Qatar and Egypt, respectively, are the two Arab states most affected by air pollution, in a region that already suffers from high levels of particulate matter pollution.
Qatar ranked first in the Arab region, in terms of exposure to concentrations of particulate matter, reaching a concentration of 76 micrograms per cubic metre (cbm) of air. It was followed by Egypt, which reported a concentration of 67.9 micrograms/cbm of air, according to the State of Global Air Report 2020.
The report was issued by the Health Effects Institute (HEI), an independent scientific institution based in the US capital of Washington, DC. The Institute specialises in research on the health effects of air pollution, and has examined mortality data around the world and hundreds of research studies linking air pollution to health problems.
Saudi Arabia ranked third in terms of exposure to particulate matter pollutants, with a record 61.9 micrograms/cbm of air, followed by Kuwait with 61 micrograms/cbm of air.
The World Health Organization (WHO) sets the average long-term annual exposure to fine particulate matter less than 2.5 micrograms/cbm of air. This average increases in the case of exposure to micro-pollutants up to 10 micrograms, so that the average annual long-term exposure to these particles is 20 micrograms for every cubic metre.
Long-term observations indicate that air quality is still poor in the Arab region due to the extensive use of fossil fuels, and the lax application of measures to reduce harmful emissions.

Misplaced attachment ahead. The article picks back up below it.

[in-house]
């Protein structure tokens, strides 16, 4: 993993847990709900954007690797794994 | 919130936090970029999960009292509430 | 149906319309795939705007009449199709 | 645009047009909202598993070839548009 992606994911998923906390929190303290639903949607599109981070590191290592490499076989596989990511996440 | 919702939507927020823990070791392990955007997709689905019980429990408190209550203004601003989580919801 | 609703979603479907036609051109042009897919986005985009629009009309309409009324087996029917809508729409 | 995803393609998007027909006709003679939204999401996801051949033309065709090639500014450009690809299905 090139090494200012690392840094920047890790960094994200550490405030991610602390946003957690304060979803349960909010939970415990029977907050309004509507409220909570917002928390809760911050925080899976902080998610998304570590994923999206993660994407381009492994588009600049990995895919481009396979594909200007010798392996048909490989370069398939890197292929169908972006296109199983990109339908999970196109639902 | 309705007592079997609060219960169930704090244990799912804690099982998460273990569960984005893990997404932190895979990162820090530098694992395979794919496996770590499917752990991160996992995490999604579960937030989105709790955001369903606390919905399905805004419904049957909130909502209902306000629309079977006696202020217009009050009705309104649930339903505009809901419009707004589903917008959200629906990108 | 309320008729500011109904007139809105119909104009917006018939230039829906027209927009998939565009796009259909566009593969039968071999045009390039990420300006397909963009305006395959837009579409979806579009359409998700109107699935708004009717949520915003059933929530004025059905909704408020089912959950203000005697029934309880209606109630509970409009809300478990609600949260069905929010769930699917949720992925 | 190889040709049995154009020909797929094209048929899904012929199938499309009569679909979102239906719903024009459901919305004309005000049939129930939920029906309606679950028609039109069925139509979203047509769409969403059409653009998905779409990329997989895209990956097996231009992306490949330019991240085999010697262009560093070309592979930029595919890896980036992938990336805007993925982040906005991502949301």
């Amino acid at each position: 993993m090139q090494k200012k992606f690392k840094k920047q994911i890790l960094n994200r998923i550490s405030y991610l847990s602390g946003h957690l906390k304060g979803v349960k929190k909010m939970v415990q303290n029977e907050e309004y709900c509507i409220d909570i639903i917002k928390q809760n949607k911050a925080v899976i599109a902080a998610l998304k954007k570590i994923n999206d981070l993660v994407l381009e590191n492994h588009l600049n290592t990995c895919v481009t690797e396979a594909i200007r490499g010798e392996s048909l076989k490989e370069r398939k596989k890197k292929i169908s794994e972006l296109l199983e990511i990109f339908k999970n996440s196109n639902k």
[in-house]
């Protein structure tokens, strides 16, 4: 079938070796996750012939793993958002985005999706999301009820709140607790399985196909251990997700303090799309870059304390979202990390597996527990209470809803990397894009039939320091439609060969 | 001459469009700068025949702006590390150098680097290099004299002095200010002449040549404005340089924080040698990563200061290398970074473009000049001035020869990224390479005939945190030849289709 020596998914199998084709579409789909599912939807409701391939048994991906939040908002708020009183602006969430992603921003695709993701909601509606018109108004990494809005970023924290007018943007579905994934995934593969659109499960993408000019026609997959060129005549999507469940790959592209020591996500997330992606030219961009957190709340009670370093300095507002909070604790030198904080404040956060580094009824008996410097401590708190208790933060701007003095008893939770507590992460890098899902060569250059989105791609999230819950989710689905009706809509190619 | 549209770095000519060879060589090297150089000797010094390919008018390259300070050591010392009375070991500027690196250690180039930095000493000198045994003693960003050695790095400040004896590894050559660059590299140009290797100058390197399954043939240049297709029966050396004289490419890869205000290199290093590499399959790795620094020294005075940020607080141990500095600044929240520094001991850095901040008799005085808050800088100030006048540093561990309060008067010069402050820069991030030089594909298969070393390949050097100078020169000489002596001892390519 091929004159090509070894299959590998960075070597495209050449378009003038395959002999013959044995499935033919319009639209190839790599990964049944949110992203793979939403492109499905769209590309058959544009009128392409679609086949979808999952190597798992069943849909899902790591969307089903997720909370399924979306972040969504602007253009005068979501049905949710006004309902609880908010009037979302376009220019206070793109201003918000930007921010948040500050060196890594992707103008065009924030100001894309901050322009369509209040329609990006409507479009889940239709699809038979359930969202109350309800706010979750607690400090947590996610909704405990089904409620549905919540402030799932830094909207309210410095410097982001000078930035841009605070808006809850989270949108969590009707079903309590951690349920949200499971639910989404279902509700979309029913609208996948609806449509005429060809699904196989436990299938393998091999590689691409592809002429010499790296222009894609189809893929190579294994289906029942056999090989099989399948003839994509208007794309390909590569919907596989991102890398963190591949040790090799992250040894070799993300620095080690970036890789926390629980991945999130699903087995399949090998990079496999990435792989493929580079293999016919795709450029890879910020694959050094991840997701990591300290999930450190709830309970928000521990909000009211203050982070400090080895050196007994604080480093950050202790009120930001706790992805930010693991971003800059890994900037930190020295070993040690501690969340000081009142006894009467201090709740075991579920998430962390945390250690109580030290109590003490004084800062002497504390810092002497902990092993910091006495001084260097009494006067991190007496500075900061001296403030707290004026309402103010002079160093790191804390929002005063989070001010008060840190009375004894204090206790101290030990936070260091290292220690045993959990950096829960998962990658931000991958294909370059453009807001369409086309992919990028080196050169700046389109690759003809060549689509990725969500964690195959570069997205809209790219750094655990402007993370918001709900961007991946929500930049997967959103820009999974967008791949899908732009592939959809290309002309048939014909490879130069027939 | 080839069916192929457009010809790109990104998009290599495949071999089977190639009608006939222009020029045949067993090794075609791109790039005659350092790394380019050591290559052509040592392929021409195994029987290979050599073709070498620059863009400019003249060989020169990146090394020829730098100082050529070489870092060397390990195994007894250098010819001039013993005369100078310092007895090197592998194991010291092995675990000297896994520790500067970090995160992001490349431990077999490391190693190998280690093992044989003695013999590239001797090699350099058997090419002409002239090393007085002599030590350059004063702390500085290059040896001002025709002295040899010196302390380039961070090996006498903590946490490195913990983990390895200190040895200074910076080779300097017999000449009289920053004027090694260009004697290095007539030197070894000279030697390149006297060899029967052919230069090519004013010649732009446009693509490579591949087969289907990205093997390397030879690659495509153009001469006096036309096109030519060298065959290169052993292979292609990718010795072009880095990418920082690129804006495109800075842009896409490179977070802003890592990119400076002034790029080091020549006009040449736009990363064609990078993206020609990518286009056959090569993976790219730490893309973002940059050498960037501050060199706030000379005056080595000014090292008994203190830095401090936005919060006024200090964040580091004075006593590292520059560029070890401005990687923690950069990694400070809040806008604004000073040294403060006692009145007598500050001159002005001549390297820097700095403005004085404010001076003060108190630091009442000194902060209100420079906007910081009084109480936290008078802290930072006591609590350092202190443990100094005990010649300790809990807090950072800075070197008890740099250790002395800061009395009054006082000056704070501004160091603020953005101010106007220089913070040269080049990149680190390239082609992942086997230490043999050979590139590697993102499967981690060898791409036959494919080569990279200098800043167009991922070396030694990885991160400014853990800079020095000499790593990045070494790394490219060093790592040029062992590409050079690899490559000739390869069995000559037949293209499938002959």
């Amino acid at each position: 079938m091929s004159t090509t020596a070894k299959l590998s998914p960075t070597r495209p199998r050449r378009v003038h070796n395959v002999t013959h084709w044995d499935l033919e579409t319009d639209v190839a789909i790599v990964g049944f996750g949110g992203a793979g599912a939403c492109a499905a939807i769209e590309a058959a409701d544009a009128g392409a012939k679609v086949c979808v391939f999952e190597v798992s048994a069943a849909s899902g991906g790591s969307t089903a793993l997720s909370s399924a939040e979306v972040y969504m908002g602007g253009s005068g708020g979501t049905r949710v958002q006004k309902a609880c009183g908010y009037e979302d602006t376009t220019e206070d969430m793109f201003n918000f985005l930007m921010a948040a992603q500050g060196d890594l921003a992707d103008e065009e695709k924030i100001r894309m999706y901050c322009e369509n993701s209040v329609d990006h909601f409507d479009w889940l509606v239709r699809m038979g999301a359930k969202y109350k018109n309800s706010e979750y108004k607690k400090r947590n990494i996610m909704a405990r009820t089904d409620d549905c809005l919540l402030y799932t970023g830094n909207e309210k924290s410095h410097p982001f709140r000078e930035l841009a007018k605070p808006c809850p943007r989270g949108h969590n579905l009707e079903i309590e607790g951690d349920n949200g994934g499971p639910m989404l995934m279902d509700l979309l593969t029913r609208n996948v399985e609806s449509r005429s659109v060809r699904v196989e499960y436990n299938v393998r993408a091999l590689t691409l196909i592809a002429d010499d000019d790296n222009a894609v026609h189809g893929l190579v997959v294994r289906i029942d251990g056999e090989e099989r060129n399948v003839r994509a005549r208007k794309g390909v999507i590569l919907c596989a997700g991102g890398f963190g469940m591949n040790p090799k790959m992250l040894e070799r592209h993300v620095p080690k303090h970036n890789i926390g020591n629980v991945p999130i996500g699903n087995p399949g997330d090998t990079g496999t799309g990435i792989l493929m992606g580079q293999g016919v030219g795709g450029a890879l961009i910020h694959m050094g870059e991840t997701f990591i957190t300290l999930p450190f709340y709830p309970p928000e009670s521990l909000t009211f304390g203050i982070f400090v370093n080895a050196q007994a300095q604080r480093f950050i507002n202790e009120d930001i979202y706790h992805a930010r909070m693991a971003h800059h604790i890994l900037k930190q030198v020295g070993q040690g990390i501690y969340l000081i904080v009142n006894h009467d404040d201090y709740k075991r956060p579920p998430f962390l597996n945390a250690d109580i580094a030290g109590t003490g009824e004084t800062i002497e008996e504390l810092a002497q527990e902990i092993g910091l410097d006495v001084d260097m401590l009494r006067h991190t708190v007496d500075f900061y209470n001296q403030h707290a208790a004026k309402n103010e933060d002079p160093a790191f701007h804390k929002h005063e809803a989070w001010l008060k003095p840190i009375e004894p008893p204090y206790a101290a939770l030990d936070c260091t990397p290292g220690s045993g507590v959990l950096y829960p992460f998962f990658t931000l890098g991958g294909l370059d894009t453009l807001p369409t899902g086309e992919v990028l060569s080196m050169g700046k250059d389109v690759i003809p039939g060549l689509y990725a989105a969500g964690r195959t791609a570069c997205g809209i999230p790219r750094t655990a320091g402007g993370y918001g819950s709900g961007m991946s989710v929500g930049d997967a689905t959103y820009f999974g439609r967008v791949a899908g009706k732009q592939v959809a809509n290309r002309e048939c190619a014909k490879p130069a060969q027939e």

Mostafa Mourad, Head of the Environmental Quality Sector at Egypt’s Ministry of Environment, attributes the presence of these high concentrations of particulate matter and pollutants in the air to human activities and natural factors. He said that Egypt is located within the world’s largest desert region, which is one of the causes of the high percentage of air pollutants in all countries of the region.
These activities include burning rice straw, which causes high levels of air pollution, industrial activities, car exhaust, and coal.
“All countries in the region have high levels of particulate matter concentrations,” Mourad said, “In our case in Egypt, the desert is responsible for a percentage that may reach in some locations and times to more than 50% of the detected particles.”
He added that the timing of occurrence of dust storms could be predicted through mathematical models, but the natural impact remains constant throughout the year.
Regarding the separation, whether in monitoring or control, between natural pollutants and pollutants resulting from human activities, Mourad said that this is done through a specialised monitoring system known as the placement of pollutants to their sources in the case of particles. Egypt is currently working on indigenising this method through the transfer of French expertise as part of cooperation with the World Bank.
Despite its location among the ten countries most exposed to micro-pollutants, the report indicates that Egypt recorded a decline in the amount of particles during the last ten years, estimated at 10.6 micrograms/cbm of air.
The report deals with the health effects of air pollution, with the most important effects being that nearly 500,000 newborn children lost their lives during their first months due to complications from air pollution in 2019.
China topped the list of world countries in terms of the number of infant deaths due to air pollution. The Asian country reported 1.85 million deaths due to air pollution, followed by India with 1.67 million deaths.